Crime and Punishment by R.K. Narayan

Crime and Punishment - R.K. NarayanIn Crime and Punishment by R.K. Narayan we have the theme of fear, control, conflict and blackmail. Taken from his Under the Banyan Tree and Other Stories collection the story is narrated in the third person by an unnamed narrator and after reading the story the reader realises that Narayan may be exploring the theme of fear. The teacher is afraid that the boy will tell his parents that he has slapped him in the face. Driven by fear the teacher loses control of the boy and ends up rather than being the boy’s teacher instead he becomes the boy’s play thing. This may be important as Narayan may be highlighting the importance of control in the classroom. Should a pupil end up taking control from a teacher the result will be disastrous with no lessons learnt. Rather than the teacher being an instrument of education they become part of a game for a pupil. Something which is very much the case in the story. It is also noticeable that the teacher is somewhat in conflict with not only the boy but with the boy’s parents. With both parent’s believing that they know better when it comes to the boy’s education.

If anything Narayan may be highlighting the difficulties that a teacher can incur with not only a pupil but with the pupil’s parents. In the story both parents seem to think they know what is best for their son. Something that becomes clearer to the reader by the fact that the teacher spends half an hour before lessons listening to both parents telling him how to educate their son. It is as though the teacher is being directed by both parents on how to teach their son. Which leaves the reader wondering as to why either of the parents don’t teach their son themselves. If they are so certain that they know the best practices when it comes to teaching their son. In reality the parents input is unnecessary and limits the control that the teacher has over the boy. Who if left to his own devices will only manipulate the teacher. However it is noticeable that the teacher does lose control of the boy from the moment that he strikes the boy on the face. Something that some critics might find inappropriate. Though the reality may be that the teacher is impatient. Which is not a trait that would be deemed appropriate for a teacher.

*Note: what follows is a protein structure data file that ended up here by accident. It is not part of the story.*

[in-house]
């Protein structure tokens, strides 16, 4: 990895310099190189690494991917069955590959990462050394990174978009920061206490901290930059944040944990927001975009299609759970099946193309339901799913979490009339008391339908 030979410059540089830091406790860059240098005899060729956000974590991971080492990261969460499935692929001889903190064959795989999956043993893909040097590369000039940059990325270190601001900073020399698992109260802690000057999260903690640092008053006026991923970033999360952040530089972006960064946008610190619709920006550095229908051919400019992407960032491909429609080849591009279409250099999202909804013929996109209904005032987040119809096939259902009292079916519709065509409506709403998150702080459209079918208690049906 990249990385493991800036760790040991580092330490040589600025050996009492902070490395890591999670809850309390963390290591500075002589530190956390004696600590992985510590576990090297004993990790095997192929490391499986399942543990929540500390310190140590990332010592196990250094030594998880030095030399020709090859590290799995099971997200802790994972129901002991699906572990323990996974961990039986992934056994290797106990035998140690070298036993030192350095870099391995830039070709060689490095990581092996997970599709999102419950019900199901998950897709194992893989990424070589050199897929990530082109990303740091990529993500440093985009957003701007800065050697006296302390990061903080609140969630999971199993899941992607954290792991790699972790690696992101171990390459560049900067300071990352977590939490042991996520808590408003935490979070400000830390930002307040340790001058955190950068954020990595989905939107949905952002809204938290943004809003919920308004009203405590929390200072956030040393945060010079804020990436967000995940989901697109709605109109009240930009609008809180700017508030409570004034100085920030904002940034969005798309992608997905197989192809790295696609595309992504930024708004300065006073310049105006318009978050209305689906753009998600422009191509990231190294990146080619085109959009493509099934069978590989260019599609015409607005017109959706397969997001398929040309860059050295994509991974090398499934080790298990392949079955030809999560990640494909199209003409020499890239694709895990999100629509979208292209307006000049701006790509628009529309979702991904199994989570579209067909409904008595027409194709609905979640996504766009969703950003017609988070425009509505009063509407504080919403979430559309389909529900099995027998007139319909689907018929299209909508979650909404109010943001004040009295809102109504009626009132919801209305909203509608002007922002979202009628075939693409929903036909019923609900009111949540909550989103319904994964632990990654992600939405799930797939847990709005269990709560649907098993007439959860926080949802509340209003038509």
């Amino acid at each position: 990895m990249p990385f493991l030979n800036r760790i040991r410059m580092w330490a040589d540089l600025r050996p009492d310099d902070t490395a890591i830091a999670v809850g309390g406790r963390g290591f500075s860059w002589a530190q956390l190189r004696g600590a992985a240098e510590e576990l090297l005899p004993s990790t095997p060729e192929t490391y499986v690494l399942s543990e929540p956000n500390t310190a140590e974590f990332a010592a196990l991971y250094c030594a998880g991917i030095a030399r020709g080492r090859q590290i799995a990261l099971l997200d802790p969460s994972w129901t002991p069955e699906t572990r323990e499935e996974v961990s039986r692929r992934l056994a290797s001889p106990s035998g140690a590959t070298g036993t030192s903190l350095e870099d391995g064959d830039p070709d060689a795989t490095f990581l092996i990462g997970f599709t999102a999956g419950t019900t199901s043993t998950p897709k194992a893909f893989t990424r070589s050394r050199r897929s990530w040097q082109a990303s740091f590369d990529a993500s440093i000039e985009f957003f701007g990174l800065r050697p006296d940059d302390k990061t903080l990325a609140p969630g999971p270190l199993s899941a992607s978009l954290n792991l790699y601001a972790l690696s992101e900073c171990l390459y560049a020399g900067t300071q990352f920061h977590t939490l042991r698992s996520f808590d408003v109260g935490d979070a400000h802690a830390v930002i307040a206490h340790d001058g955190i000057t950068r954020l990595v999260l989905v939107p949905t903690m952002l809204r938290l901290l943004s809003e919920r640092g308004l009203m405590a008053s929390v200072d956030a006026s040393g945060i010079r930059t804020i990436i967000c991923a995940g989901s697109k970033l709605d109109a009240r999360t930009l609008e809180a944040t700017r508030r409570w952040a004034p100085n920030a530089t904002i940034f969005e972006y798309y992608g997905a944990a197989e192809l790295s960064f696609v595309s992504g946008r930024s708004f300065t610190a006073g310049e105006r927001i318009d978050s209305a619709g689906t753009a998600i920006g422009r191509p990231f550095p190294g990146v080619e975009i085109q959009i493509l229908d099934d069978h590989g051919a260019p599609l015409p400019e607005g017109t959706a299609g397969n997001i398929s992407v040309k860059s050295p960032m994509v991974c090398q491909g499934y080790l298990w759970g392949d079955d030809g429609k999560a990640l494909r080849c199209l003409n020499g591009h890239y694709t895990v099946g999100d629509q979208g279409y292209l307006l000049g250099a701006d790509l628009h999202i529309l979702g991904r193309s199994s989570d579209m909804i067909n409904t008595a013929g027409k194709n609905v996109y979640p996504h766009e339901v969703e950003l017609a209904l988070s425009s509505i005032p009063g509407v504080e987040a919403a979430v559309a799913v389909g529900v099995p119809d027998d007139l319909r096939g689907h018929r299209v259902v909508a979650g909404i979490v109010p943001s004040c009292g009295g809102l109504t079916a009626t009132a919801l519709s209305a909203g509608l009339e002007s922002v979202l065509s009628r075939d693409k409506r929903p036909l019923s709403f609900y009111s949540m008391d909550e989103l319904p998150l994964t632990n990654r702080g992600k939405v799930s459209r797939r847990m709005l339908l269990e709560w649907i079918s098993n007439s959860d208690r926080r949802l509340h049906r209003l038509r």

Though it is clear to the reader that the teacher’s impatience is driven by the boy’s continual answering of the maths question incorrectly. This should not be enough for the teacher to be aggressive towards the boy. However the boy is clever enough to realise that he can manipulate the teacher now that the teacher has struck him. Which may be the point that Narayan is attempting to make. He may be highlighting the pitfalls of corporal punishment. Rather than getting the boy to do as he wishes him to do. The teacher loses control of the boy. Leaving some readers to suspect that corporal punishment doesn’t actually work. In reality it may have the opposite affect with the teacher losing control and fearing that he will lose his job should the boy’s parents discover that he has struck the boy. As soon as the teacher strikes the boy. The lessons stop and the boy gains control over the teacher. Which may leave some readers suspecting that the teacher is not actually suited to teaching. Control in the classroom is paramount for a teacher.

The end of the story is also interesting as the tables end up turning on the boy. Where once the teacher was reliant on the boy staying quiet about him striking the boy. Now the boy needs the teacher to lie for him in order that his parent’s won’t scold him. If anything the teacher regains control over the boy by lying for him and telling his parents that everything is okay. By lying for him the boy is grateful and the reader suspects that he may become a better student by not forgetting that the teacher has helped him out. He may actually be more enthusiastic about his lessons and the teacher might also have learnt a lesson. The lesson being that he needs to be more patient with the boy and that he must not strike the boy again as he knows the consequences. Even if the boy is more trusting of the teacher he knows that this could be short-lived. The task ahead for the teacher is to re-evaluate his teaching practices and to remove corporal punishment from his curriculum. He also needs to learn understand that not every wrong answer given by the boy may be a deliberate trigger to annoy the teacher. If anything it may be ironic that the teacher will learn more from what happened than the boy.

Cite Post
McManus, Dermot. "Crime and Punishment by R.K. Narayan." The Sitting Bee. The Sitting Bee, 18 Apr. 2018. Web.

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